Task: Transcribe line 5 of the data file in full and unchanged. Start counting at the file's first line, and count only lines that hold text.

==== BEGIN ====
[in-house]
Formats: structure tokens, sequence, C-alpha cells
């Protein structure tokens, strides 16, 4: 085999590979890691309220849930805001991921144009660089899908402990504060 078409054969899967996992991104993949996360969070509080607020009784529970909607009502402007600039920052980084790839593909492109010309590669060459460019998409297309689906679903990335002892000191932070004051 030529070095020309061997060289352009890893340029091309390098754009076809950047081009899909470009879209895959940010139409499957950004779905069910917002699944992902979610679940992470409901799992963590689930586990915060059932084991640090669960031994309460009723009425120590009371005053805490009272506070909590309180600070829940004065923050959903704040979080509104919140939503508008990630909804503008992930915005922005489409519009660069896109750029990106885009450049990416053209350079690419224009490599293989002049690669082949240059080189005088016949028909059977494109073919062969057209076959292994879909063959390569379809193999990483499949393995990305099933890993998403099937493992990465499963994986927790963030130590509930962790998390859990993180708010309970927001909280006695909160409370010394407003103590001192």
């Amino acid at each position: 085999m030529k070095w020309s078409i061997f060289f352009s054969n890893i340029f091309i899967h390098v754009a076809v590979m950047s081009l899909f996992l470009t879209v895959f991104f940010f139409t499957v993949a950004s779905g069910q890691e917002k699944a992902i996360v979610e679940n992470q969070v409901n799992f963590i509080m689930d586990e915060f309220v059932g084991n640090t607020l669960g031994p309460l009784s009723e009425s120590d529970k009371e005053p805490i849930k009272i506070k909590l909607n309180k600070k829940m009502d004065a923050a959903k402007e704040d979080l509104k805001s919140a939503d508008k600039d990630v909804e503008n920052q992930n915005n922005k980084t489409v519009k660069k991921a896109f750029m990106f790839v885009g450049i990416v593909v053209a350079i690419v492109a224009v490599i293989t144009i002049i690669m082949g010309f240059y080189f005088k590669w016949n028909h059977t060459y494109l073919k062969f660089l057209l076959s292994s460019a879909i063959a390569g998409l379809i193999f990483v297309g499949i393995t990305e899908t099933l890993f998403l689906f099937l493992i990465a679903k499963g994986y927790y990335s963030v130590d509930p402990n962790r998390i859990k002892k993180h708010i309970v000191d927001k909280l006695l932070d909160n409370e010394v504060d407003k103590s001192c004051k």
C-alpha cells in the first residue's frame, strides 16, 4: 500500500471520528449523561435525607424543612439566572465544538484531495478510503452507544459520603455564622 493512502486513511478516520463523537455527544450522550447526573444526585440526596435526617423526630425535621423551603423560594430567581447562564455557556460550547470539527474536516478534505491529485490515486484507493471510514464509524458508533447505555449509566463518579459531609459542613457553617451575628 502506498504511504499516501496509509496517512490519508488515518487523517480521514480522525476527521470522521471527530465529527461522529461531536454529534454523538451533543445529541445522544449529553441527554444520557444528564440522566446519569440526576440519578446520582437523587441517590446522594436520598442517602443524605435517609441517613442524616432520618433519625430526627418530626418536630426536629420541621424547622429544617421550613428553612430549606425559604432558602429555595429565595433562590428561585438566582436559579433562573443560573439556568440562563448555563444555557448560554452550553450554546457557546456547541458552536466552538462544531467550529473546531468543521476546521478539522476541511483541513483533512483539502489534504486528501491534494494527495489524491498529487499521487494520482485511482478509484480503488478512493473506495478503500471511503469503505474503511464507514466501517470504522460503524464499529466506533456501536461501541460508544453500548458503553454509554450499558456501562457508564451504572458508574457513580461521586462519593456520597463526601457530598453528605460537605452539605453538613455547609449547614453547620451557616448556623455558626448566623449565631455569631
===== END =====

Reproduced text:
C-alpha cells in the first residue's frame, strides 16, 4: 500500500471520528449523561435525607424543612439566572465544538484531495478510503452507544459520603455564622 493512502486513511478516520463523537455527544450522550447526573444526585440526596435526617423526630425535621423551603423560594430567581447562564455557556460550547470539527474536516478534505491529485490515486484507493471510514464509524458508533447505555449509566463518579459531609459542613457553617451575628 502506498504511504499516501496509509496517512490519508488515518487523517480521514480522525476527521470522521471527530465529527461522529461531536454529534454523538451533543445529541445522544449529553441527554444520557444528564440522566446519569440526576440519578446520582437523587441517590446522594436520598442517602443524605435517609441517613442524616432520618433519625430526627418530626418536630426536629420541621424547622429544617421550613428553612430549606425559604432558602429555595429565595433562590428561585438566582436559579433562573443560573439556568440562563448555563444555557448560554452550553450554546457557546456547541458552536466552538462544531467550529473546531468543521476546521478539522476541511483541513483533512483539502489534504486528501491534494494527495489524491498529487499521487494520482485511482478509484480503488478512493473506495478503500471511503469503505474503511464507514466501517470504522460503524464499529466506533456501536461501541460508544453500548458503553454509554450499558456501562457508564451504572458508574457513580461521586462519593456520597463526601457530598453528605460537605452539605453538613455547609449547614453547620451557616448556623455558626448566623449565631455569631